The 7 Levels of Scale: Dialing in Your Operating System

Over the next few podcast episodes, we’ll walk through the 7 Levels of Scale—everything you need to know to grow and scale your business.

Everyone always asks Roland Frasier and Ryan Deiss “Where do I start?” when it comes to scaling their business. Their new framework they call The 7 Levels of Scale answers that question.

In the previous episode, they covered Levels 1 and 2. In today’s episode, they unpack Level 3, but here are all seven:

  • Level #1: Sell and serve 10 customers.
  • Level #2: Build a growth flywheel.
  • Level #3: Build an upgraded scalable operating system.
  • Level #4: Double your take-home pay.
  • Level #5: Build your board.
  • Level #6: Complete an acquisition for expansion.
  • Level #7: Hit your number.

If you haven’t listened to Part 1, go do that now. This framework doesn’t work out of order. Sequence matters in a big way. Then listen in for everything you need to know about Level #3: Build an upgraded scalable operating system.

Two Big Errors Entrepreneurs Make

The first error entrepreneurs make is setting up an operating system without going through the first two levels. You don’t need an operating system if nothing is happening in your business.

The second error they make is just go go going without putting an operating system in place. If you build your growth flywheel, then fail to build and implement an operating system, you’ll grow your business into non-existence. It will implode from system overload. You can’t serve the people coming in, because it’s all happening too fast, and you don’t have a system in place to handle it. This will wreck you, wreck your family, and wreck your business.

This happened to Ryan. He almost lost his marriage over it. To build something that’s actually working—but have it almost destroy you—is one of the worst things that can happen.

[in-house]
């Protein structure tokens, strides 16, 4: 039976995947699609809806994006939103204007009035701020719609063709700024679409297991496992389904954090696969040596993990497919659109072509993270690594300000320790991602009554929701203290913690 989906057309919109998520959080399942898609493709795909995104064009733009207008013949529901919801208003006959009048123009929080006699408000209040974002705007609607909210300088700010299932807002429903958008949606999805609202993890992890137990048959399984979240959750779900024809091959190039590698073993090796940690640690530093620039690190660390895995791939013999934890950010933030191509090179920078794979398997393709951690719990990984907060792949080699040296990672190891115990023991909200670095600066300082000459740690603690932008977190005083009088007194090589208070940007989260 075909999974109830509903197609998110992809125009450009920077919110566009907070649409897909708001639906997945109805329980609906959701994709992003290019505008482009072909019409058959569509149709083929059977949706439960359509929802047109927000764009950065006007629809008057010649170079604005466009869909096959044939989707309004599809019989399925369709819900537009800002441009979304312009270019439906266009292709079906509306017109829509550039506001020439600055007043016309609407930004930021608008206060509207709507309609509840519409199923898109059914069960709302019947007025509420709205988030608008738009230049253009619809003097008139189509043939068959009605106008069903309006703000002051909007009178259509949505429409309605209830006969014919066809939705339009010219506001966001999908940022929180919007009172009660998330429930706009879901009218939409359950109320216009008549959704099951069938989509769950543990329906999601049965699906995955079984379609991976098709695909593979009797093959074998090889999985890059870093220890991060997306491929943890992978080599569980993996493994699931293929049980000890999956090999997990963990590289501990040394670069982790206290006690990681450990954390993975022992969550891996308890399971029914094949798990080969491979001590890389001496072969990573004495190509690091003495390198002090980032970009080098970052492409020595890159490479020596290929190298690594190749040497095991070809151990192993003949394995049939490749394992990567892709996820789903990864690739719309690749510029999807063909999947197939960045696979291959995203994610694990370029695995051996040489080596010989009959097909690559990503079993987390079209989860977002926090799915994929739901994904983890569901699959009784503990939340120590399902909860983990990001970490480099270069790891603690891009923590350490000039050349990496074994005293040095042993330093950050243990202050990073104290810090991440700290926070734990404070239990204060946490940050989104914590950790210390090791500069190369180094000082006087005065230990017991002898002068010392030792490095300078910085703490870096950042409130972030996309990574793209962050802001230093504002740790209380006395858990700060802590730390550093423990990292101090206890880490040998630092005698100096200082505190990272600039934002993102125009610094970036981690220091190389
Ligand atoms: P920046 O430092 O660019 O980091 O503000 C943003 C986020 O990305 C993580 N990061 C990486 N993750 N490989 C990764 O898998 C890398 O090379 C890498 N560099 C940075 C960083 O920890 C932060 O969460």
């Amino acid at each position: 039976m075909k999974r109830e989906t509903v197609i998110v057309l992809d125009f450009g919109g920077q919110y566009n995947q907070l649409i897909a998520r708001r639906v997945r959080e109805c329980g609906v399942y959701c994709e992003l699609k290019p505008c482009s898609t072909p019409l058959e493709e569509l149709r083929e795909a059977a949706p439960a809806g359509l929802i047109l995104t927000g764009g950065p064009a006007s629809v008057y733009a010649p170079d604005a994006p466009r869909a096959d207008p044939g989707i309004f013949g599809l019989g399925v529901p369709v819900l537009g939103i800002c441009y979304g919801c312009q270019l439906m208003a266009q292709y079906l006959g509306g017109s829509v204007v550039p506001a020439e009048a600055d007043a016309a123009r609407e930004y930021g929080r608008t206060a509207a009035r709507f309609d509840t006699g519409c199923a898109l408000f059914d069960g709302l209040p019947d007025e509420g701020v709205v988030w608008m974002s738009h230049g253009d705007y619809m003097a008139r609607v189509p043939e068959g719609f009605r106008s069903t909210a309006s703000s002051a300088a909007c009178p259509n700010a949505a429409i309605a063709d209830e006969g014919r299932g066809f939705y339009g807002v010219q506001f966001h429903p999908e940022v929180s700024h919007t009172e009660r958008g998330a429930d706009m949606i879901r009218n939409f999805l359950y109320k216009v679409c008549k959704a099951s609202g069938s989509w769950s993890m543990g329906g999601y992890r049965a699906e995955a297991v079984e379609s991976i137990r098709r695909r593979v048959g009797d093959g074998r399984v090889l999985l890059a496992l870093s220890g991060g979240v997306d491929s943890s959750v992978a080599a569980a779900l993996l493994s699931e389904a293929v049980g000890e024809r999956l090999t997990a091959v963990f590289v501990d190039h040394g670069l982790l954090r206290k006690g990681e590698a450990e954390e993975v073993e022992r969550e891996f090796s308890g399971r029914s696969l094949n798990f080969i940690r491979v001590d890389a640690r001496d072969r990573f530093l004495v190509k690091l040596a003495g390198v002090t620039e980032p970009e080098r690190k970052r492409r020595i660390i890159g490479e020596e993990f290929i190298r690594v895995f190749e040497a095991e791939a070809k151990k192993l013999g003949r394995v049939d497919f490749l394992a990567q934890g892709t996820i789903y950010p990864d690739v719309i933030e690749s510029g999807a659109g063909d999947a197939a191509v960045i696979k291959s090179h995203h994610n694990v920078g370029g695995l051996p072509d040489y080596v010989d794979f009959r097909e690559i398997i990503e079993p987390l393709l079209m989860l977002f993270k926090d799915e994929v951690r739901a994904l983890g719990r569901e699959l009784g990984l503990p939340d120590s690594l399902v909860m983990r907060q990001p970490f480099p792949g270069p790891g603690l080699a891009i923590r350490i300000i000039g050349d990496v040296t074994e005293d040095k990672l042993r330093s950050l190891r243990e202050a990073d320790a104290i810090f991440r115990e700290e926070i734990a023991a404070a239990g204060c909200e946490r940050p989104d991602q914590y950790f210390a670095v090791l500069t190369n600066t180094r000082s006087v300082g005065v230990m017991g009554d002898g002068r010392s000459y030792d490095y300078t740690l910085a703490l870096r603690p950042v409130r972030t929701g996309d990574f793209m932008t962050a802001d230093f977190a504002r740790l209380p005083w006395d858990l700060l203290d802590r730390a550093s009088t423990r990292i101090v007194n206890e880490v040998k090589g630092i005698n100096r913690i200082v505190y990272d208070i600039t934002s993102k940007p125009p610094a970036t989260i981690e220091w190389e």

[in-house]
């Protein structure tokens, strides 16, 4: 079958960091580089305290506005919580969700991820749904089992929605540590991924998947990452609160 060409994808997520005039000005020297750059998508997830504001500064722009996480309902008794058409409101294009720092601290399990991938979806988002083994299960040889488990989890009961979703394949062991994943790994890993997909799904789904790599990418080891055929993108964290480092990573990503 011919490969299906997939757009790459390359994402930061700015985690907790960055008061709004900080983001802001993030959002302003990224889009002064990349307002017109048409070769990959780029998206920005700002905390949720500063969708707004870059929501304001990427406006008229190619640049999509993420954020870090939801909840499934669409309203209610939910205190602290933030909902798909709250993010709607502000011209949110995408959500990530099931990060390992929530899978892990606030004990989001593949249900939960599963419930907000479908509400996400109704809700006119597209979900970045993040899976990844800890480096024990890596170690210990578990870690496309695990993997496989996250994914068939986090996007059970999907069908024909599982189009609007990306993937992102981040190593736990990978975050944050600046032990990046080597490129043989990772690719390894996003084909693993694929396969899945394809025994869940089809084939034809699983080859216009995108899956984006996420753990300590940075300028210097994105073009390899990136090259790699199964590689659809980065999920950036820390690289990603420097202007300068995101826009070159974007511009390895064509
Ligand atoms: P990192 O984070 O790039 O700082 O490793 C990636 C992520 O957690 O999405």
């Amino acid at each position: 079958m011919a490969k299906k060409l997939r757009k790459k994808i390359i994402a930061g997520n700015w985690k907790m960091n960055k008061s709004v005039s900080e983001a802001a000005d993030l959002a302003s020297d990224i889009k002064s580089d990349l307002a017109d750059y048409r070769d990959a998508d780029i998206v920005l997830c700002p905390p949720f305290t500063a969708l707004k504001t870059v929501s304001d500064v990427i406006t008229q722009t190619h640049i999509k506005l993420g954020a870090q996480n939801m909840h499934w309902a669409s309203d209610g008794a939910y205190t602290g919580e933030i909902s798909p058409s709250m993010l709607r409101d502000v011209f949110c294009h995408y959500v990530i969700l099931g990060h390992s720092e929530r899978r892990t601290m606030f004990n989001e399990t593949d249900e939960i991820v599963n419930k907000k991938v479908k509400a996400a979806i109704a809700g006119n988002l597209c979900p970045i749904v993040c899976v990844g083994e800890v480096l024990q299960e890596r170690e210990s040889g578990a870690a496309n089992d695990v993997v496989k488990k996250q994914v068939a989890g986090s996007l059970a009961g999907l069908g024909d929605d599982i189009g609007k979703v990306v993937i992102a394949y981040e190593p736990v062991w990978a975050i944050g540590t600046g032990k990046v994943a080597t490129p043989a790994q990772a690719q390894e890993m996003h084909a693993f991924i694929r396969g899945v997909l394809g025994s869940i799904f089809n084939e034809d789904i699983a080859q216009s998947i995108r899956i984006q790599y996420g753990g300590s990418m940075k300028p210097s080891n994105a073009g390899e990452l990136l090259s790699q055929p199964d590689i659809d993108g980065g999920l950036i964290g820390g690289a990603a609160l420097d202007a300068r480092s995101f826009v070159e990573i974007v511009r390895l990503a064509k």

What Is an Operating System Exactly?

No one can actually agree on a definition, but Google says this: “An operating system is a set of algorithms and a common language that enables different components to communicate with one another in the support of the desired outputs of a machine.” It’s like a computer where the mouse, the CPU, the printer, and everything else has to communicate with each other in order for it to work.

What do we mean by a set of algorithms? Standard operating procedures. What is a common language? Communications and meeting rhythms. What are desired outputs? Your goals and objectives.That forms the foundational framework of what it means to have an operating system.

The business owner generally knows what the desired outputs are, but they haven’t really been fully flushed out. You need goals and objectives and a way to communicate them throughout the company. You need standard operating procedures (SOPs) where one person knows how to do something, and documents it so others can learn and repeat it.

Roland and Ryan built a tool for their company internally and now it’s available to people in their 

Scalable OS Accelerator.